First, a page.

February 7, 2019

The District of Columbia joined Delaware, Illinois, West Virginia and Maryland by enacting legislation to give additional protections to pregnant workers.  On October 24, 2014, the District of Columbia enacted the “Protecting Pregnant Workers Fairness Act of 2014” (PPWFA or the Act).   Provided that Congress does not disapprove of the PPWFA, the PPWFA will become effective sometime in late 2014.  The PPWFA gives pregnant employees and applicants, and recently pregnant employees (those who have recently given birth) and applicants, broad protections that might not otherwise be available to them under federal discrimination and leave laws.1   The PPWFA requires employers to provide reasonable accommodations to pregnant (or those who have recently given birth (“recently pregnant”)) employees whose ability to perform their job is affected by pregnancy, childbirth, a related medical condition or breastfeeding, unless such accommodations would work an undue hardship on the operation of the employer’s business.  In addition to requiring that employers provide accommodations, PPWFA requires employers to provide notice of the Act to its employees and applicants.  Finally, unlike the federal Americans with Disabilities Act (ADA), which requires the disabled employee to request an accommodation, the PPWFA requires an employer to engage, in good faith and in a timely fashion, in an interactive process with any employee requesting or needing an accommodation based upon the employee’s pregnancy, childbirth, related medical condition or need to express breast milk.  Thus, under the language of the PPWFA, it becomes an employer’s affirmative obligation to initiate a conversation with an employee whom the employer believes needs an accommodation.2 The District of Columbia Department of Employment Services is tasked with developing regulations for the implementation and enforcement of the Act.   

The type of accommodations the PPWFA prescribes are:  more frequent or longer breaks, time‐ off to recover from childbirth, modified equipment or seating, temporary transfer to less strenuous or hazardous position, or other job restriction such as providing light duty or a modified work schedule, removal from heavy lifting requirements, relocation of employee’s work area, or providing a private non‐bathroom space for the expressing of breast milk.  Thus, the accommodations required by the Act are quite similar to those required under the federal Family Medical Leave Act (FMLA) (time off to recover from childbirth, temporary transfers), ADA3 (modified work schedule, light duty work, auxiliary aids, e.g. chairs, keyboards, etc.), Title VII (treating pregnancy disability in the same manner as other short‐term disability) and the Fair Labor Standards Act (FLSA) (requirement to provide breaks and non‐ bathroom private location for expressing and location to store expressed milk), resulting in protections that are not otherwise available to employees of employers that have less than the required number of employees for these federal employment discrimination laws.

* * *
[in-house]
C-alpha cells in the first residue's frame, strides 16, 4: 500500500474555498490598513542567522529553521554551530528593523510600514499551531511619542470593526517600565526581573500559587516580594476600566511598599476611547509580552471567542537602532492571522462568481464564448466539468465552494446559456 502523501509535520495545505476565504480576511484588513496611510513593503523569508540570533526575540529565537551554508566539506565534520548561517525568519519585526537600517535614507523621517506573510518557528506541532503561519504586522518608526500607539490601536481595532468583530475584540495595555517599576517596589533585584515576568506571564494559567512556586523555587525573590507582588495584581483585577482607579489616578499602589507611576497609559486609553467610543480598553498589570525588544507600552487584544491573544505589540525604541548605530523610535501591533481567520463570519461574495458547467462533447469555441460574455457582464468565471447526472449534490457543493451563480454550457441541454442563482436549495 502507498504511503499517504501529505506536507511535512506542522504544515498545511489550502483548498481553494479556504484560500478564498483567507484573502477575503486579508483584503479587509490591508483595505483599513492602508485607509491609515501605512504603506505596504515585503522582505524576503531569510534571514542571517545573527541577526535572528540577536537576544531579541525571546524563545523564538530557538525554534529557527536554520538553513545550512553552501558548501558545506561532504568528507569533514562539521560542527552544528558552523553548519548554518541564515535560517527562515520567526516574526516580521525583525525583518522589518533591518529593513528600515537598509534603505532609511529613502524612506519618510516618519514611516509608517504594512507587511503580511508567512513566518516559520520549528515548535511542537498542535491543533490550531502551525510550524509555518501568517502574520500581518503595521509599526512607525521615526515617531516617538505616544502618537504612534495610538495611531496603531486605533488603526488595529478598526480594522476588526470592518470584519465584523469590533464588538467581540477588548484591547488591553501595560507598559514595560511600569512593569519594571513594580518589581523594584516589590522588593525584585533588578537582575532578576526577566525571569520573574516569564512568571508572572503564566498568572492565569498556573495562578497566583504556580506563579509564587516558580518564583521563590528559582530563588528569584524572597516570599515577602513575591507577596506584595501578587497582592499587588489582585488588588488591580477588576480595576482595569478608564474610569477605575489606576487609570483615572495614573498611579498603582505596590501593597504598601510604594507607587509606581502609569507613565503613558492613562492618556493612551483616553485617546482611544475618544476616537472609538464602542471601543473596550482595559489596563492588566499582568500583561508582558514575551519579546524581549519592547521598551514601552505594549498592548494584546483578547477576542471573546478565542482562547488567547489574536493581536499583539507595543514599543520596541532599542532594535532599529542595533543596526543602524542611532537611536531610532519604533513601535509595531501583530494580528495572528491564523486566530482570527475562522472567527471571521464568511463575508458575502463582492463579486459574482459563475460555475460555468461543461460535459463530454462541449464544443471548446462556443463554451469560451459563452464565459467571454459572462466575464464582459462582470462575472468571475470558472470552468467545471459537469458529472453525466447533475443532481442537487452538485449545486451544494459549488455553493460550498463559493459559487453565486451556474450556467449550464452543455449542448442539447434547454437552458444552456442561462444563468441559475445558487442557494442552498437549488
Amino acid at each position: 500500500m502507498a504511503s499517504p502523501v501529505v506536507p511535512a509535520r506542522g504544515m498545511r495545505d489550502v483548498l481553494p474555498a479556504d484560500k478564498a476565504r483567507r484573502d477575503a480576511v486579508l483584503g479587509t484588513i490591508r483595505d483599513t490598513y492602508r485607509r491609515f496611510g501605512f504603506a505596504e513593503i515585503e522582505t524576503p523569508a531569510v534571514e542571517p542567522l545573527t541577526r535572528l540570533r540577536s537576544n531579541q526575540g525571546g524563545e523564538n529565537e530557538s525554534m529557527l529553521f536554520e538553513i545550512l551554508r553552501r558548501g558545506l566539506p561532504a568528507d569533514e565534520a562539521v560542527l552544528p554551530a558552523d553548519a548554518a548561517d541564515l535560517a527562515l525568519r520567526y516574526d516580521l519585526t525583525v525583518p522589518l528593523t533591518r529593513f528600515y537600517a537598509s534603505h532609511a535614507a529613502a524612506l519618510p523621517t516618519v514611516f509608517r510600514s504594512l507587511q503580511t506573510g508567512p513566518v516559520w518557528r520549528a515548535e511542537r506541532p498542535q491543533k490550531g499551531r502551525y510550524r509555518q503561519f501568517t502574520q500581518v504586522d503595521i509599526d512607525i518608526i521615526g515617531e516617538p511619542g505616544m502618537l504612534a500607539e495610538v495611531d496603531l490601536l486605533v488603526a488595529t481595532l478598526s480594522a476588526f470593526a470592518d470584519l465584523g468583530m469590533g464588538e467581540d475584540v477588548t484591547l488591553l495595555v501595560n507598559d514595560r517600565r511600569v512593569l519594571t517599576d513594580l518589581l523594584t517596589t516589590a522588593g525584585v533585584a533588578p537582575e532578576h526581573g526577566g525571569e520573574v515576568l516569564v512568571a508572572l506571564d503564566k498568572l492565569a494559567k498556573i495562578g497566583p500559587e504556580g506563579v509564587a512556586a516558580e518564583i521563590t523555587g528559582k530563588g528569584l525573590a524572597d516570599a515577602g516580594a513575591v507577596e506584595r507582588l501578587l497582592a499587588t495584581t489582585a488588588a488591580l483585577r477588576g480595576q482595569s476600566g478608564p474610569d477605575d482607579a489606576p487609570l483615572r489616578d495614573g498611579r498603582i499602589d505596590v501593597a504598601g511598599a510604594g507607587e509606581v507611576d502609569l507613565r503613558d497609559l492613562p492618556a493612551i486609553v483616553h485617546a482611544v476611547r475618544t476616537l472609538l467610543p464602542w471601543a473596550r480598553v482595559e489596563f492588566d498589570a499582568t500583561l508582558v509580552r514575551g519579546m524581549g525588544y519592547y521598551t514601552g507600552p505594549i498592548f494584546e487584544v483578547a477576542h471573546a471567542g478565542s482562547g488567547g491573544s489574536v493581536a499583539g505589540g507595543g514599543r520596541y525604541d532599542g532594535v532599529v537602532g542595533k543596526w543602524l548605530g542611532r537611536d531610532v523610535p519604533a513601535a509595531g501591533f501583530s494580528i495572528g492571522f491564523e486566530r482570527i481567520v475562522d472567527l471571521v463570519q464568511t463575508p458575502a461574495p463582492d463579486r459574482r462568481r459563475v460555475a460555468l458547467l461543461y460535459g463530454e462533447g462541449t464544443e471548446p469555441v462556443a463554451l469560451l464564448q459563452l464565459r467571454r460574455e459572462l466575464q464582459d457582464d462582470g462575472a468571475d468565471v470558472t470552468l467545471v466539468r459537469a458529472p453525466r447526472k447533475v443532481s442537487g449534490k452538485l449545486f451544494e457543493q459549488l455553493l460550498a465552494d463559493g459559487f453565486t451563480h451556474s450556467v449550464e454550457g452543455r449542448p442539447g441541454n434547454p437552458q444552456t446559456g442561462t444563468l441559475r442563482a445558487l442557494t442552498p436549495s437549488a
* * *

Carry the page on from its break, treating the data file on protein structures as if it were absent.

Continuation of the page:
Before granting any requested accommodation, the employer may request that an employee provide a certification from her health care provider that indicates the medical advisability/need for the accommodation and other information, but only “to the extent a certification is required for other temporary disabilities.” This means that if the employer requires an employee who is temporarily disabled due to an accident, injury or illness to provide a medical certification before the employer grants FMLA benefits or ADA accommodations, then such a certification may be required for the pregnant employee before granting accommodations under the PPWFA.


1 For example, Title VII which prohibits sex discrimination, including on the basis of pregnancy, which applies to employers with more than fifteen (15) employees, and the Family Medical Leave Act with applies to employers with more than fifty (50) employees in a seventy-five (75) mile radius. 2 Unless this conversation is properly broached, an employer could be accused of violating the “regarded as” prong of the ADA.

Under the ADA, if an employer regards an employee as being disabled, the employer can be held to have violated the ADA without the employee ever proving that he/she was actually disabled. 3 Some pregnancy conditions can qualify as a disability under the 2008 Amendments to the ADA.